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Discussion Starter · #1 ·
Persimmon Pudding<br>
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1 egg<br>
1 cup sugar<br>
1/2 cup milk<br>
2 tsp baking soda<br>
1 tsp cinnamon<br>
1 cup flour<br>
1 cup persimmon pulp<br>
1 tsp vanilla<br>
1 TBL melted butter<br>
1/2 tsp salt<br><br>
Beat the egg. Beat the sugar into it until well blended. Add everything else and combine.<br><br>
Pour into a buttered pudding mold, or a glass pyrex bowl covered tightly with foil.<br><br>
Now, you'll need to put this in a bigger pot filled with a few inches of water. But don't just toss your pudding in there! Do you have a trivet or one of those collapsible vegetable steaming baskets that you can balance your mold on? Good, use that. You could also use an upsidedown bowl. The key is to elevate your mold above the water so that it gently steams.<br><br>
Simmer in that covered pot for one hour. Remove and let cool for a few minutes, turn your mold upsidedown to release the glorious pudding. You could top with a custard sauce or some fresh fruit. Whatever.<br>
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My mom loves persimmons and our house was always scattered with random piles of the golden, Japanese fruit in various states of decomposition. There are two main types of persimmon. You could use whatever type you find. Just make sure they're ripe and soft-ish.<br>
This came from mom's recipe box, and she probably got it out of Sunset Magazine.
 

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I am ashamed to admit I have never had a persimmon. I don't think I know what they look like, exactly. I'm going to have to hunt for them...
 

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If I were to smell persimmon pudding baking in the oven...it would take me back to my childhood. My aunt had a persimmon tree and we were fortunate to share in the bounty of her harvest sometimes. The fruit itself looked rotten and my aunt swore they had to freeze on the tree before they were "ready".<br><br>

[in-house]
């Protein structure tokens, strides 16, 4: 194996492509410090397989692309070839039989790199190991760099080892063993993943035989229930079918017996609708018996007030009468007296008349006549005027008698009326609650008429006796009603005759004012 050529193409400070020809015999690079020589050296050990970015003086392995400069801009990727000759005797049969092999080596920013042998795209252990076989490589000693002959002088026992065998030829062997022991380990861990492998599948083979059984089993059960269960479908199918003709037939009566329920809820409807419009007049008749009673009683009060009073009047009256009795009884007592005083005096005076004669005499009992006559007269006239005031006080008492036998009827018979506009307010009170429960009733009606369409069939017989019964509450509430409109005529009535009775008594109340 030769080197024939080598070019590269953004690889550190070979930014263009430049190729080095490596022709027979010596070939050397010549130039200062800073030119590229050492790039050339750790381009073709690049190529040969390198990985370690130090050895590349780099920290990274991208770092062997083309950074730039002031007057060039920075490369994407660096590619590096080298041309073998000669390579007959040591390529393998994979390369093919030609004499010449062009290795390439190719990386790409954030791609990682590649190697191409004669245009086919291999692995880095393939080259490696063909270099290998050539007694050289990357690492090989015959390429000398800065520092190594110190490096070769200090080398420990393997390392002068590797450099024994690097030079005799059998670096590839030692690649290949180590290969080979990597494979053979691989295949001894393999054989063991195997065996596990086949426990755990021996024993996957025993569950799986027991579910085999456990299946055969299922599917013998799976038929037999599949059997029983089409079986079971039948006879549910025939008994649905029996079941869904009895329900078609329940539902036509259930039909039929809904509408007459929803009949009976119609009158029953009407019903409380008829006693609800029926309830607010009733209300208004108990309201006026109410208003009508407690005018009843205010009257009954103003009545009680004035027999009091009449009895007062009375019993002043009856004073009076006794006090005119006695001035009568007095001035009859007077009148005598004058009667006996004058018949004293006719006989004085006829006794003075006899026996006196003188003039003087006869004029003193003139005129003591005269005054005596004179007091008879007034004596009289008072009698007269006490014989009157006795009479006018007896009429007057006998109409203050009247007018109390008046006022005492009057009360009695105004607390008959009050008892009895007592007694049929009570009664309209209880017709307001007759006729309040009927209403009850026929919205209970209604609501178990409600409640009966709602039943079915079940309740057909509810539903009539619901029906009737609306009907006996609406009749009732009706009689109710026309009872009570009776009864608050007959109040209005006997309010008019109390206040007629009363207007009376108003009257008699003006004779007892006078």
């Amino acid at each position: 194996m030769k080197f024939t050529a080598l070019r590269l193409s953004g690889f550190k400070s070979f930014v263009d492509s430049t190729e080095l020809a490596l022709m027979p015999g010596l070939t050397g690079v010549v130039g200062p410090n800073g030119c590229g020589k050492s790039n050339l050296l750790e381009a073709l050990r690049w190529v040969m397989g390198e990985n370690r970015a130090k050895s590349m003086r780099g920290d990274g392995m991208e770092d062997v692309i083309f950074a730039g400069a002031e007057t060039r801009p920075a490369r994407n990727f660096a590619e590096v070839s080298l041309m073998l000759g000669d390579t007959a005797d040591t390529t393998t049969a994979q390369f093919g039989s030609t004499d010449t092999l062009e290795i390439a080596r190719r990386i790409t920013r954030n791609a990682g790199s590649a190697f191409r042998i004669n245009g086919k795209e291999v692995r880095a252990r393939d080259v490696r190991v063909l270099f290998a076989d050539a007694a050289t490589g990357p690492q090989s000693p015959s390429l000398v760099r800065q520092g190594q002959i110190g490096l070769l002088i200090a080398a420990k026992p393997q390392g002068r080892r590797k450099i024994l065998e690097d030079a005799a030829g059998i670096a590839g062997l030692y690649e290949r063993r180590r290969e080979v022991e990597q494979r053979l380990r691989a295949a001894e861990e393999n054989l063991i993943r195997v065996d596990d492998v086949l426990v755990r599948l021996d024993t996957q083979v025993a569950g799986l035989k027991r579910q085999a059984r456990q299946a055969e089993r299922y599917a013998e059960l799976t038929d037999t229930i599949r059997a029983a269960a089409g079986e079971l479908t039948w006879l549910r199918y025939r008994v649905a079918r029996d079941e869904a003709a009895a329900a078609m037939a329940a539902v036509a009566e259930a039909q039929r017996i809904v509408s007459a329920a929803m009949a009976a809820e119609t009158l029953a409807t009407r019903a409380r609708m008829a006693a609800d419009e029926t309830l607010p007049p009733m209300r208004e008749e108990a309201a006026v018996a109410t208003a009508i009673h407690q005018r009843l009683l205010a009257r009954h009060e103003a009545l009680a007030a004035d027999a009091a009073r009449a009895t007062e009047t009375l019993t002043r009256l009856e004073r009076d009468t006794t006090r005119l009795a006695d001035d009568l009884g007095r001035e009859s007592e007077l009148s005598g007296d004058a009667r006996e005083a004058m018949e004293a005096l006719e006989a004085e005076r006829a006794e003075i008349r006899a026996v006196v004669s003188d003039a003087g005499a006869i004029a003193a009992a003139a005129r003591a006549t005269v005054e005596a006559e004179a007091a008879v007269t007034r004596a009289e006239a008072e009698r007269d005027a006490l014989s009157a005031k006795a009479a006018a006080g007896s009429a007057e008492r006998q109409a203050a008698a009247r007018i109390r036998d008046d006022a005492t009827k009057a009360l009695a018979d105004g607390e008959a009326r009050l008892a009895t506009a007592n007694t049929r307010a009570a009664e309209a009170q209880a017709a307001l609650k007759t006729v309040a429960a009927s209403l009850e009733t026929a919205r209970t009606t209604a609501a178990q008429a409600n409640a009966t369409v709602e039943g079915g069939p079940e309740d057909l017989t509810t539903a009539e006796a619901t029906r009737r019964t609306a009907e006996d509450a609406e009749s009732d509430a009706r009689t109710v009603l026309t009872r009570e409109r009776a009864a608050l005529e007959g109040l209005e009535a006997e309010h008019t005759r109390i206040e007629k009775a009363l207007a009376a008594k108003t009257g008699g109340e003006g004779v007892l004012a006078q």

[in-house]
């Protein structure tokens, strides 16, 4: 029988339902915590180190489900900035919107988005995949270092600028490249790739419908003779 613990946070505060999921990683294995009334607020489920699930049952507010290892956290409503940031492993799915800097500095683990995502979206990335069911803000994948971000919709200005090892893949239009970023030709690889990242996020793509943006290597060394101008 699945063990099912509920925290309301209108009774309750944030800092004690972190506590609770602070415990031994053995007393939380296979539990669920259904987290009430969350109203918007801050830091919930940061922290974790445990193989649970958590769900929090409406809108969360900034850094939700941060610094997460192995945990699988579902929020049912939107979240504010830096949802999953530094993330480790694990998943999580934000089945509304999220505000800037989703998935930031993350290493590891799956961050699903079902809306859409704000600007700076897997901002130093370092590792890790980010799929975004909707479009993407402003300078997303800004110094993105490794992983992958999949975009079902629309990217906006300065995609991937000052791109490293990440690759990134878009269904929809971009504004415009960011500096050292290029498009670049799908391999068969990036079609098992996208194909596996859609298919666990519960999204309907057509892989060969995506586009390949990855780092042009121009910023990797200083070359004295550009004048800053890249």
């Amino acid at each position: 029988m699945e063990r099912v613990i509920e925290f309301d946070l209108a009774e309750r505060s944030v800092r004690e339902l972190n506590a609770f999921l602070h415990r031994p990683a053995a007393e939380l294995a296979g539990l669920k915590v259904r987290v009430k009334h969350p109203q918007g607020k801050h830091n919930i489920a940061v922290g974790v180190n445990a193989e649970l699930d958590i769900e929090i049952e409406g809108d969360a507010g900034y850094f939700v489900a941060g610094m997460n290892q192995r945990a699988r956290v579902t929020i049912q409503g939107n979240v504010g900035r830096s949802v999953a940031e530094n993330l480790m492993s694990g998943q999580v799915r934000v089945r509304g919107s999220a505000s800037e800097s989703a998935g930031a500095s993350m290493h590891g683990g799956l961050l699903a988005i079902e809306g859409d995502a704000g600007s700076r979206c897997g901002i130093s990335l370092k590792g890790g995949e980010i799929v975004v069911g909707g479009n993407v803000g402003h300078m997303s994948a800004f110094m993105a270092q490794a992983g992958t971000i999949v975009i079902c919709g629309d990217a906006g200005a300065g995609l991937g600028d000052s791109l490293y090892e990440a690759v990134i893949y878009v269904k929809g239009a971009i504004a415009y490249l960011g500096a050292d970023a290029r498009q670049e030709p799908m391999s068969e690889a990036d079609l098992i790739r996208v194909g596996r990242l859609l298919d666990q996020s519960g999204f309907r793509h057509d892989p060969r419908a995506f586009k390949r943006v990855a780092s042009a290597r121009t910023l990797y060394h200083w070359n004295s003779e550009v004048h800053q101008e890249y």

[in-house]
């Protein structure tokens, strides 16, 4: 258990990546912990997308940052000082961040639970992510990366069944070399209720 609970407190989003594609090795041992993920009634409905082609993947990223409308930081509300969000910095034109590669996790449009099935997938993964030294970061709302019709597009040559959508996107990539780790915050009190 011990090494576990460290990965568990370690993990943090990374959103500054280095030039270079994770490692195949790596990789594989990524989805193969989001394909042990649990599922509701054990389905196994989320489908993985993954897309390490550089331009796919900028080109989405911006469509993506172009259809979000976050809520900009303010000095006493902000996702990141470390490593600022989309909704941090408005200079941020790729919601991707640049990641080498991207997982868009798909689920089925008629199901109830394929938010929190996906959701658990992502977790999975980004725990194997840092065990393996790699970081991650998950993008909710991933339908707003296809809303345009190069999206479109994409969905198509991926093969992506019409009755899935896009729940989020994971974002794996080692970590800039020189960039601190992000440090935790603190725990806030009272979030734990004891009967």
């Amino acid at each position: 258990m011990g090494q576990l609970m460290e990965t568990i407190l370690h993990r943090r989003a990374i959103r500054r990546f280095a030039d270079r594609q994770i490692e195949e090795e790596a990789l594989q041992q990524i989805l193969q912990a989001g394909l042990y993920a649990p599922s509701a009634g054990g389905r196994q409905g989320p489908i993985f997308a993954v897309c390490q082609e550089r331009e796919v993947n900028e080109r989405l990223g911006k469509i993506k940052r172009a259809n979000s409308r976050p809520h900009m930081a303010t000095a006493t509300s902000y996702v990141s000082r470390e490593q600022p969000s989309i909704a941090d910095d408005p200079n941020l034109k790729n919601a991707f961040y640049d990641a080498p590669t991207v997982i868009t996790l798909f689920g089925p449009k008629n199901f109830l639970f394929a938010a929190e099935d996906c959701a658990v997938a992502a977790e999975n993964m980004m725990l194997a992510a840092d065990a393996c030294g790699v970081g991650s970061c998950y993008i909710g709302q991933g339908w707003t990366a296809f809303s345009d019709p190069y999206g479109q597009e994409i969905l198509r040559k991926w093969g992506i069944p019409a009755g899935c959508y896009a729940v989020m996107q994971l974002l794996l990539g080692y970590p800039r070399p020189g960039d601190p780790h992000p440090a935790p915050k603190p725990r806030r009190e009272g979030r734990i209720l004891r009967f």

The version we ate had a buttery sweet sauce on it. Rich and delicious. I'll have to raid my mom's recipe box next time I visit. Thanks for this little walk down memory lane.
 

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Discussion Starter · #4 ·
Thanks for your posts, Grizzly and runinbehind! This would certainly work in the oven too.<br><br><img alt="" src="http://upload.wikimedia.org/wikipedia/commons/thumb/d/de/Diospyros_kaki_var._Hachiya_watercolour.jpg/130px-Diospyros_kaki_var._Hachiya_watercolour.jpg" style="border:0px solid;"><br><br>
I was always "grossed out" by persimmons as child because they get mushy, but I'm starting to come around. I may never be brave enough to eat them raw, but perhaps I can appreciate them in a pudding.<br><br><img alt="" class="inlineimg" src="http://www.kickrunners.com/forum/images/smilies/smile.gif" style="border:0px solid;" title="Smile">
 

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Bux, I didn't ever like the persimmons themselves very much. They were very mushy by the time we got them. But in the pudding...ah, that's another thing<img alt="" class="inlineimg" src="http://www.kickrunners.com/forum/images/smilies/biggrin.gif" style="border:0px solid;" title="Very Happy">.
 
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